Exporters bring luxury touch home with own labels

Exporters long used to supplying to global brands such as Calvin Klein and Clarks brands are launching their own labels at home, finding patrons among Indians with a taste for luxury and the willingness to pay for it.

So a number of ventures are creating homemade brands for goods such as made-to-measure men's apparel, hand-finished footwear and customised home furnishing, drawing on skills honed by years of selling bespoke products to luxury brands in overseas markets.

"Indian men do not have quality options for tailored apparel and we knew it was a major gap," said Gautam Golchha, founder of Silver Crest Clothing, a 15-year-old export house whose clients include Ralph Lauren, Calvin Klein and Hugo Boss.

Last year, Golchha, 43, launched made-to-measure men's brand Tailorman in partnership with internet entrepreneur Vidya Natraj.

Having cofounded online jewellery store Bluestone Natraj had noticed a lack of premium online stores that offered luxury apparel for men.

"I realised that especially for suits there is need for a robust manufacturing system, something I already had," said Golchha, who is expecting the new venture to earn Rs 100 crore in revenue by fiscal 2015.
Experts said the fast-growing domestic retail market, valued at $490 billion (about Rs 29 lakh crore), is a big draw for entrepreneurs like Golchha who in the past were content to run export houses.

Also, the luxury market in India is expected to grow at 25% to $15 billion ( Rs 90,360 crore) by 2015, according to a recent Assocham-YES Bank study.

"The Indian retail market is getting segmented. Segments such as luxury and organic are emerging and exporters can now cater to them," said Pakhie Saxena, an associate director at retail advisory firm Technopak.

Four years ago, Manojna Tarin, whose family runs Kerala-based textile export house Hindustan Textiles, launched Eshana.

The venture retails bed linen and customised home textiles and will soon offer a line of organic textiles.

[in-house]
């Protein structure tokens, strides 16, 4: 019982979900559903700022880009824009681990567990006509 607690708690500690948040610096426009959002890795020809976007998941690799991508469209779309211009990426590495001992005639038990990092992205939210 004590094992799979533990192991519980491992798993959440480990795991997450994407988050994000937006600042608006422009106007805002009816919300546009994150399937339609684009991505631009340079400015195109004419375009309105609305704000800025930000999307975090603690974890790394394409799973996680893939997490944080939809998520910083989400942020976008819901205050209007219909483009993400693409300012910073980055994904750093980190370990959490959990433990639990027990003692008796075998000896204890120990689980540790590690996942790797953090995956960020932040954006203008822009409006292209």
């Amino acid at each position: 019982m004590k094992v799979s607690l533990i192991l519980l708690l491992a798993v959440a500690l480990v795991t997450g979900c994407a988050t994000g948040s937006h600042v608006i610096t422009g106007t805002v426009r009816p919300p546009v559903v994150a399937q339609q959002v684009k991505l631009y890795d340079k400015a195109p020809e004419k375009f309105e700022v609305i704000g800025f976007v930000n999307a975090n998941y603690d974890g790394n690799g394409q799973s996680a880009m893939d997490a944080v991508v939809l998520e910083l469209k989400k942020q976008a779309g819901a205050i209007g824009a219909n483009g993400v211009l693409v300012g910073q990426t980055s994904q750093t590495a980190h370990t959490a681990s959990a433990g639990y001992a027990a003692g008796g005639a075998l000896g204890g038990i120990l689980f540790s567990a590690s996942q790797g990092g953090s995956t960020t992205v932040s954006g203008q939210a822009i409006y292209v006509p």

Tarin believes that upper middle-class consumers are now keenly aware of quality. "They understand concepts like high thread count and invest in the interior design of their homes," said the 28-year-old who gained global attention recently when the Duchess of Cambridge, Kate Middleton, carried a blue cotton bag with an elephant applique designed by her.

"In the next five years India will be like a developed western market for home textiles and furnishing," said Tarin, an engineer who joined her family's textile business.

Exporters said knowledge and learning of international manufacturing and design specifications are helping drive content for their Indian retail forays. At Ruosh, a Bangalore-based premium men's footwear brand launched in 2011, there is a great deal of collaboration between the retail and export teams.

"The production line is used to the quality standards of the high-end export clients, so they catch and rectify mistakes," said Mohini Binepal, business head for the retail arm.

Ruosh was founded by Kayum Dhanani, who owns Sara Suole, an exporter of footwear and soles for brands such as Clarks, Bugatti Shoes and Kenneth Cole, and which earned revenue of Rs 270 crore in fiscal 2013.

Now with the India focus increasing, the company expects to launch over 10 new stores and increase presence in multi-brand retail stores from five to 25 by the next fiscal.

The challenge for such companies is that will have to manage the varied demands of diverse markets to be successful, as exports are all about cost-efficient manufacturing and retail is about building brands.

"The corporate mindset and DNA of exporters is completely different from retailers," said Hemchandra Javeri, a private equity investor who was earlier a senior executive at Madura Garments and Nike.

"You need front-end retail experience. Just export experience will not help," said Karan Behal, the founder of online lingerie firm Pretty Secrets, which is targeting revenue of Rs 300 crore by 2018. Behal's father runs an export house for women's sleepwear, Saffire Clothing Company. Behal, 31, spent a year learning the ropes before setting up his own retail venture in 2005. In six years, Pretty Secrets has a network of over 200 stores. Last year, the company shut down offline operations to concentrate on ecommerce.

In the case of Golchha's Tailorman, much of the learning for the domestic foray came from Silver Crest's experience in making bespoke clothing for UK-based Norton & Townsend.

"Despite the success of my export business, I wanted to build a brand for India," said Golchha. "No matter how successful you are, you get recognition for building a brand here."

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